• The Krueger is only the third cigar in the Monster Series to be box-pressed, with the first being The Frank in 2008 and the second being The Wolfman in 2012.
  • It is also only the second release in the series to utilize a Mexican San Andrés wrapper, the only other being The Face in 2011.
  • Since the first release in 2008, the Monster series has followed a specific pattern: two classic monsters followed by one newer monster. If that continues, that means that next year’s—and the year after— monster will be classic ones. There are very few real classic monsters left, so I think that Johnson is going to have to get a little creative in the future. A candela-wrapped The Creature from the Black Lagoon is a possibility, or perhaps The Hunchback of Notre Dame, The Invisible Man or even The Phantom of the Opera.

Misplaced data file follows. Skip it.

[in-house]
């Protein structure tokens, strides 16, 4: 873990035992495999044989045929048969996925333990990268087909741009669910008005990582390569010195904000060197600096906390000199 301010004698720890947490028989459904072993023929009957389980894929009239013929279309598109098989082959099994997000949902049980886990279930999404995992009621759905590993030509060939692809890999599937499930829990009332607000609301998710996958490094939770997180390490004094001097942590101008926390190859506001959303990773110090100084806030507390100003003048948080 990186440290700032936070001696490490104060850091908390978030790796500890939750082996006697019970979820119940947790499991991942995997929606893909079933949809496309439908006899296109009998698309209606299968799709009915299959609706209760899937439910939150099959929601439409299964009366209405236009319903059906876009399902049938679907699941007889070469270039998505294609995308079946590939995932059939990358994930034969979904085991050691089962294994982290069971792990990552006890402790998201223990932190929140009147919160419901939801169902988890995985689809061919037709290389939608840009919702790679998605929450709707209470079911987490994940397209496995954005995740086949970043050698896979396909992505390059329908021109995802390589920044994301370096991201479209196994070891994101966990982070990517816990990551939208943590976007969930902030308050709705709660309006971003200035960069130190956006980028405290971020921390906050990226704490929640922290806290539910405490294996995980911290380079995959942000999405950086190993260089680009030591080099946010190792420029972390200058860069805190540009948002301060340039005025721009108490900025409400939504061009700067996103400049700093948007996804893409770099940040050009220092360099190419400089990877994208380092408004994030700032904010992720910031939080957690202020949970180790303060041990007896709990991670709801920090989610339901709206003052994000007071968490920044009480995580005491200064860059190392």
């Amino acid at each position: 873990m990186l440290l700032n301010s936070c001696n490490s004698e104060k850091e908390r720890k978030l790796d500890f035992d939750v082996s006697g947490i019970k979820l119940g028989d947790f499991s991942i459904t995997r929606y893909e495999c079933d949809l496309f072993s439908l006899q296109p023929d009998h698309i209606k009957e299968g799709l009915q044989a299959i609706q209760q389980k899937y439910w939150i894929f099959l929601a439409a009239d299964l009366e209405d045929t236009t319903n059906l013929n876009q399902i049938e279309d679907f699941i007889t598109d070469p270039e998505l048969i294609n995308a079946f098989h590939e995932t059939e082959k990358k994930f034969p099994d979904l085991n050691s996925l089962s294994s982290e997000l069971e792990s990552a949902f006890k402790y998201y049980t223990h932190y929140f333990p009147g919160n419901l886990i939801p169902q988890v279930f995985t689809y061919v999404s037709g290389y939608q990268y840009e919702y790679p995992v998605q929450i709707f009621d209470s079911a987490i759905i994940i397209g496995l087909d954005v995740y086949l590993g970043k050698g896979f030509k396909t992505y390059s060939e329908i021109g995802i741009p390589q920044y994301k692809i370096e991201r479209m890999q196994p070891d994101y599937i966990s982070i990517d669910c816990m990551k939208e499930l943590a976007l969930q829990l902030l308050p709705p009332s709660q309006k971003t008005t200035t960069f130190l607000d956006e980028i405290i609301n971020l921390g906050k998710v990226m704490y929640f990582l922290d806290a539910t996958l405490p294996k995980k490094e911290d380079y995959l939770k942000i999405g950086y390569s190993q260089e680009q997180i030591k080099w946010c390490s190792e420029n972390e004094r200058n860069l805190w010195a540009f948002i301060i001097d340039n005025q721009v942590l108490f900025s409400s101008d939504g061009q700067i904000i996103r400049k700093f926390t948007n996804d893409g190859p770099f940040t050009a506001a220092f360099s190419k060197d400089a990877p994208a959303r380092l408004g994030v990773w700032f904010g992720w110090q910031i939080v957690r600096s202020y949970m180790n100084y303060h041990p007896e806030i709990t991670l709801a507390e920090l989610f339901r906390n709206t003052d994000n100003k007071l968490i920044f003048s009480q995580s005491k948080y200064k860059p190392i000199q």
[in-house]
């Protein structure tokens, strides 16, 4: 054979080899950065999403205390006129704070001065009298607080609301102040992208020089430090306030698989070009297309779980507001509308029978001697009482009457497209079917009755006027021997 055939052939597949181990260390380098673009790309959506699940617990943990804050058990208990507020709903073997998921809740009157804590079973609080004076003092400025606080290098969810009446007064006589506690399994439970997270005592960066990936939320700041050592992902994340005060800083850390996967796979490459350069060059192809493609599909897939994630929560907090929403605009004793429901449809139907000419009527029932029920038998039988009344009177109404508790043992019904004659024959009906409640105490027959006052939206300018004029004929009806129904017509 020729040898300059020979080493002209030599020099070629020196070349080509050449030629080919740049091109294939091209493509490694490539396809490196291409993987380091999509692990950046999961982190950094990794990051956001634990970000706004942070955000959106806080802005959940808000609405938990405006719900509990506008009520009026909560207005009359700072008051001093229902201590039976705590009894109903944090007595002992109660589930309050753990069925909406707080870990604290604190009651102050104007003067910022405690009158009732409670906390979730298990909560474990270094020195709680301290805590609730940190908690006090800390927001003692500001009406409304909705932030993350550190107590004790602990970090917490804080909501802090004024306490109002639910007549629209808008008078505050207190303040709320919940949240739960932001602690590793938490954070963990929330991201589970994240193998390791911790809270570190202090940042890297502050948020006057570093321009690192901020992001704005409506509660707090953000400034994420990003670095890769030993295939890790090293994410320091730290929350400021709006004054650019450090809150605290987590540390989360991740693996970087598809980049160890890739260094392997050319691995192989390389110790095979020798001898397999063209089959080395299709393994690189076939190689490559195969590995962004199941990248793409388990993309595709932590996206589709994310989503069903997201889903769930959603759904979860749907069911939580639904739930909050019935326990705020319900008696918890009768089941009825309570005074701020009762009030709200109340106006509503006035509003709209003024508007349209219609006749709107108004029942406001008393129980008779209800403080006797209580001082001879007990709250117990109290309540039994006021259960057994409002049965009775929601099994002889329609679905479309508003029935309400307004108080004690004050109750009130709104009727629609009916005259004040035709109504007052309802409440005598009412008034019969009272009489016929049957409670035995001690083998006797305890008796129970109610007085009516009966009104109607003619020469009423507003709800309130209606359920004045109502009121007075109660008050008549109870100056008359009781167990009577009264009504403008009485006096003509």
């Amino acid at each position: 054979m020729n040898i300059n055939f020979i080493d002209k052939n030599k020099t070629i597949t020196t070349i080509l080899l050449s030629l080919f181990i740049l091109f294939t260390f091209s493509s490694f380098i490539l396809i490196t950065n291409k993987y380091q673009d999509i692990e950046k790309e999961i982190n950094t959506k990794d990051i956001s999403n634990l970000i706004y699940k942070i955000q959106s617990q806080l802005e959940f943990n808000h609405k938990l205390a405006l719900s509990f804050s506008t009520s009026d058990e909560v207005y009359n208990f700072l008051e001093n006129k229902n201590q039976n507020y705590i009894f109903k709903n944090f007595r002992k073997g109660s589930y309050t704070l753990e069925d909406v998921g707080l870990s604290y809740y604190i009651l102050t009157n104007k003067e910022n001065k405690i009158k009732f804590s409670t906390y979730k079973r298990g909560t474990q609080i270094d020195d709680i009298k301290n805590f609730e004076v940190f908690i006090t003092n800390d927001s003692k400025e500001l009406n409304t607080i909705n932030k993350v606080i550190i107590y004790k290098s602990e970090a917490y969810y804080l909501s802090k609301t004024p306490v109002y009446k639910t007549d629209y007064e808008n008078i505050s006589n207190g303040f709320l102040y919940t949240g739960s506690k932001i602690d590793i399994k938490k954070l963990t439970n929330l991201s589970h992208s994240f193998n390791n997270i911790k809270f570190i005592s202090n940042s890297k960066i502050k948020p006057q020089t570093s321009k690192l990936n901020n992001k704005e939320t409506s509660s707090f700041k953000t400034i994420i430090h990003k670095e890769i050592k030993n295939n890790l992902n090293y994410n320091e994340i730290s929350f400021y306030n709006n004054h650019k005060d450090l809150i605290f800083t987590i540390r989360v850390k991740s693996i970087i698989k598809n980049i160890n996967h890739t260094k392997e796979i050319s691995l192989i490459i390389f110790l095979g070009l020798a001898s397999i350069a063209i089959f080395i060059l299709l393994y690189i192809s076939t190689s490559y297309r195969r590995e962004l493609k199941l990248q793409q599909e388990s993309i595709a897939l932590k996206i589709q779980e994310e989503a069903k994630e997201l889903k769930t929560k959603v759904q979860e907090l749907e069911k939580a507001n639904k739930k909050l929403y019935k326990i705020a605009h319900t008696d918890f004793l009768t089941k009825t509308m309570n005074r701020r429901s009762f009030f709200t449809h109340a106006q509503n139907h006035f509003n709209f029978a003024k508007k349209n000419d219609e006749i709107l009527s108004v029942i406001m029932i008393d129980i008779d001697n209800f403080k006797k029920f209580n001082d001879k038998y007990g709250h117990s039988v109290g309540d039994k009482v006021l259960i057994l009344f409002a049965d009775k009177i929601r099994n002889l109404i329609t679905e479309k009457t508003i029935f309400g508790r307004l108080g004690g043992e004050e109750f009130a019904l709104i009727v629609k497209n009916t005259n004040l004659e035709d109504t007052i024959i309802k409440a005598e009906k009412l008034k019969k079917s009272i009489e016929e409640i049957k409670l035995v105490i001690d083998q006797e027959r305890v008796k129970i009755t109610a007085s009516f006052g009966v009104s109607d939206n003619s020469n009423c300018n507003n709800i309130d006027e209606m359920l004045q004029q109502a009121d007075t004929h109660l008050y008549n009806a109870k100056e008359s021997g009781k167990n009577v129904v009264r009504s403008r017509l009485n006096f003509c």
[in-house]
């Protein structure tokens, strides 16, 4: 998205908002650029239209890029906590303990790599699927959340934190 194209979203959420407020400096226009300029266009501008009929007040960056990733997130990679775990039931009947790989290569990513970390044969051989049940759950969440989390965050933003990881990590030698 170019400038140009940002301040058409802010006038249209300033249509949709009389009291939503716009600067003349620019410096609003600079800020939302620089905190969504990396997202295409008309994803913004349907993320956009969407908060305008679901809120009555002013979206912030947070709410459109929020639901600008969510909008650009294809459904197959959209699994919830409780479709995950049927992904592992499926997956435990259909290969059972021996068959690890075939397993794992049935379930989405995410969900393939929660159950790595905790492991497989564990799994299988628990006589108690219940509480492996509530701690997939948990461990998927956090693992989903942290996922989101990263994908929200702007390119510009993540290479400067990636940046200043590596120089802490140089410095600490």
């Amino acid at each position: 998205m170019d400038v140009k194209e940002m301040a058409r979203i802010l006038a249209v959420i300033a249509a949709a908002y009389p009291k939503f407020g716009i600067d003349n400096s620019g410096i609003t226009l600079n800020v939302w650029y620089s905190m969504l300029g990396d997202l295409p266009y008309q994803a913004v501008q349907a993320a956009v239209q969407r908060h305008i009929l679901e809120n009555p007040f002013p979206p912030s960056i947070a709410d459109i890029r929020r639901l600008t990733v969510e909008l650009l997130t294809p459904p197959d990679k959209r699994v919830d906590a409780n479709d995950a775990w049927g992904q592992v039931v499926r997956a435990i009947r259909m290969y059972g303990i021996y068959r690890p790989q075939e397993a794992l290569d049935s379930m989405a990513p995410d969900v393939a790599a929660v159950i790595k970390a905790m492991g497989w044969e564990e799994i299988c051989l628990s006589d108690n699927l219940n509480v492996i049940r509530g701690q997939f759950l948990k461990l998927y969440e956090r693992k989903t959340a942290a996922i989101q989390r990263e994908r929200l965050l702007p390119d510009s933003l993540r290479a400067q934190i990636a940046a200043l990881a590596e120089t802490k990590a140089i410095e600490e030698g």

• Every Monster Series release so far has had 666 dress boxes except for The Drac, which had a total of 1,300 dress boxes produced, but no non-dress boxes.
  • Two of the three samples I smoked had that wonderful combination of distinct maple syrup and black pepper on the retrohale throughout, while the third was just full of black pepper and sans any sweetness whatsoever. While still a good cigar, if that third sample had been the same as the other two, the final score would be significantly higher.